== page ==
Museum History – The Keepers of the Real

In a world of plastic and digital recreations, museums are the keepers of the real thing. They preserve and interpret artifacts, bones and photos that show us what our ancestors were up to and sometimes, even, long-extinct monsters. As repositories of the past, they are a powerful link to other worlds, a place that can provide a sense of unity and meaning for a people on both a global and local scale.

Museums have a rich history, with a variety of founding motivations: to serve as recreational facilities; scholarly venues; educational resources; or to promote civic pride and nationalistic endeavors. While they reveal a remarkable diversity in form, content and function, all museums are bound by their dedication to preserving and interpreting some aspect of human culture.

The first museums were often small, displaying collections that had been collected by individuals or groups before the establishment of the institution. The word “museum” itself is thought to come from the nine Muses, the Greek goddesses of inspiration. But the concept of a museum as an organized repository of cultural and natural heritage has grown rapidly in recent times.

In the aftermath of World War II, many museums underwent a great transformation. They shifted from serving just the scholar, as befits an institution that holds much of the primary evidence of the material world, to also providing for a wide audience. Museums began to employ designers to help with exhibition work, education managers to develop facilities for students and the public and information scientists to handle the scientific data inherent in large, research-oriented collections.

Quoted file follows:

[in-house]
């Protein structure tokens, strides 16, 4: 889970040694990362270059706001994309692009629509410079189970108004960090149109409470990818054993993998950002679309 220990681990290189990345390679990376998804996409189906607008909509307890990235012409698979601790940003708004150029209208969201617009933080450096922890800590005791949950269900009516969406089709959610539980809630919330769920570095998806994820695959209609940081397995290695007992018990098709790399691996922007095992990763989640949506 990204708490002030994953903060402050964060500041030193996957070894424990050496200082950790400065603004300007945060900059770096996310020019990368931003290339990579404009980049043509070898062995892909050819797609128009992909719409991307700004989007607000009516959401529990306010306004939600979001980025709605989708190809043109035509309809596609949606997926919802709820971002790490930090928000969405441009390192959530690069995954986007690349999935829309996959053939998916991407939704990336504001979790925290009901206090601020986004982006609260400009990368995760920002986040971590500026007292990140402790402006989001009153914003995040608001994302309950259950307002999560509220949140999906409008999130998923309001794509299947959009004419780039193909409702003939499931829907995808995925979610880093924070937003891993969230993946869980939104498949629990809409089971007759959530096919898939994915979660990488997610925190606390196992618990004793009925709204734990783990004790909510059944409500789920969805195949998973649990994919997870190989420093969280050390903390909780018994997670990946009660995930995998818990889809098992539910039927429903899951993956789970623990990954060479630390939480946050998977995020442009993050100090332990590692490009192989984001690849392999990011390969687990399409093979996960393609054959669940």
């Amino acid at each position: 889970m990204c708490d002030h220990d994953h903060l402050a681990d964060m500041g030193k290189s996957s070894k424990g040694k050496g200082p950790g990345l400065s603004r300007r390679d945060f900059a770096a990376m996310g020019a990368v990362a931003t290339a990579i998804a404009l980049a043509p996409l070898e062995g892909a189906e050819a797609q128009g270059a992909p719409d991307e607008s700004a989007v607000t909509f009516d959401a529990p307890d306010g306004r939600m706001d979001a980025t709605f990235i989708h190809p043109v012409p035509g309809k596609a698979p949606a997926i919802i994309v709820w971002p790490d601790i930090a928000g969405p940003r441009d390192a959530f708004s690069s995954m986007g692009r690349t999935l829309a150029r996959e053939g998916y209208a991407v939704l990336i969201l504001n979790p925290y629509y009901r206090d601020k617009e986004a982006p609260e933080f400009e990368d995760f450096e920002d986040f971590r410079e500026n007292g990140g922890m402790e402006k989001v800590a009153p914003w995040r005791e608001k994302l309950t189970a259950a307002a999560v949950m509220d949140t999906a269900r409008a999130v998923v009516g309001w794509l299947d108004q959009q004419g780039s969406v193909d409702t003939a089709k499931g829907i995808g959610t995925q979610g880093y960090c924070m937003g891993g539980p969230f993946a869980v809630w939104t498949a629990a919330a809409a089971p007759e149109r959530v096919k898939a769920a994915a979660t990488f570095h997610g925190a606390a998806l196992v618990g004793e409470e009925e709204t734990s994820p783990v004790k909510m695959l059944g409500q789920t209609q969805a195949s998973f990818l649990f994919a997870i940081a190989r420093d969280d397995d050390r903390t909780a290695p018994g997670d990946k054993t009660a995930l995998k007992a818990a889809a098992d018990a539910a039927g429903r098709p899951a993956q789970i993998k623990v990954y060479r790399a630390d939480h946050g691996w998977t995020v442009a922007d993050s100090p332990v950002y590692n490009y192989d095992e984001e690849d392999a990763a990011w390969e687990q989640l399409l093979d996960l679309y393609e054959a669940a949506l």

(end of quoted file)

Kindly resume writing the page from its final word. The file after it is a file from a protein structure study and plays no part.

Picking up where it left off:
These changes helped museums to become more popular and better able to meet their mission: To discover, interpret, and disseminate knowledge about human cultures and the natural world through scientific research, education, and exhibition. This is still the basic mandate of museums today, but they are now more visible and accessible than ever before.

This era of change was not without its challenges, though. The growing globalization of the world’s population brought with it a new set of demands for museums. Some of these demands were more political than others, with museums having to grapple with questions of social justice, race and identity.

The NMAAHC’s decision to leave the noose hanging from the tree was a powerful reminder that museums need to continue to evolve as they confront the needs of our diverse, modern society. The institution’s former director described the noose as a “symbol of extreme violence and hatred for African Americans,” making its continued presence in the museum all the more relevant to our current climate of racial tension, xenophobia and anti-immigration rhetoric. In a world where many museums and books offer only one dominant viewpoint of our shared history, the role of a museum is crucial to countering that imbalance by telling stories from minority cultures. We hope to bring you more about this exciting and complicated museum history in future articles! The Cedarhurst Center for the Arts and Goldman-Kuenz Sculpture Park look forward to the future of museums and are excited to be a part of that evolution.